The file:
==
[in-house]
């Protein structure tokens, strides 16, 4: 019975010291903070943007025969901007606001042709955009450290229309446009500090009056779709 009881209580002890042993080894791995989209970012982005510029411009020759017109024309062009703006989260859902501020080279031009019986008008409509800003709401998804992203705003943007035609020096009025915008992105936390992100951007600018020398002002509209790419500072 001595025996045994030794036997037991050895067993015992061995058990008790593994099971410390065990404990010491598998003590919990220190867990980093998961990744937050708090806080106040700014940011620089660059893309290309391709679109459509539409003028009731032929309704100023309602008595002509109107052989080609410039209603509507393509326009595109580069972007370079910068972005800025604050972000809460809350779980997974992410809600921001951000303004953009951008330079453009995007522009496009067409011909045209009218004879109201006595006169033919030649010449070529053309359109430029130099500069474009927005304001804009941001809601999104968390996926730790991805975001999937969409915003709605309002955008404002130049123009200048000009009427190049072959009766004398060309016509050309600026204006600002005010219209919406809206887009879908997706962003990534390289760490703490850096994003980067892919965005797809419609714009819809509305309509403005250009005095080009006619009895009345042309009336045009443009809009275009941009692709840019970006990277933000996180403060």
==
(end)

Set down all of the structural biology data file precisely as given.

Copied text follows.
[in-house]
């Protein structure tokens, strides 16, 4: 019975010291903070943007025969901007606001042709955009450290229309446009500090009056779709 009881209580002890042993080894791995989209970012982005510029411009020759017109024309062009703006989260859902501020080279031009019986008008409509800003709401998804992203705003943007035609020096009025915008992105936390992100951007600018020398002002509209790419500072 001595025996045994030794036997037991050895067993015992061995058990008790593994099971410390065990404990010491598998003590919990220190867990980093998961990744937050708090806080106040700014940011620089660059893309290309391709679109459509539409003028009731032929309704100023309602008595002509109107052989080609410039209603509507393509326009595109580069972007370079910068972005800025604050972000809460809350779980997974992410809600921001951000303004953009951008330079453009995007522009496009067409011909045209009218004879109201006595006169033919030649010449070529053309359109430029130099500069474009927005304001804009941001809601999104968390996926730790991805975001999937969409915003709605309002955008404002130049123009200048000009009427190049072959009766004398060309016509050309600026204006600002005010219209919406809206887009879908997706962003990534390289760490703490850096994003980067892919965005797809419609714009819809509305309509403005250009005095080009006619009895009345042309009336045009443009809009275009941009692709840019970006990277933000996180403060």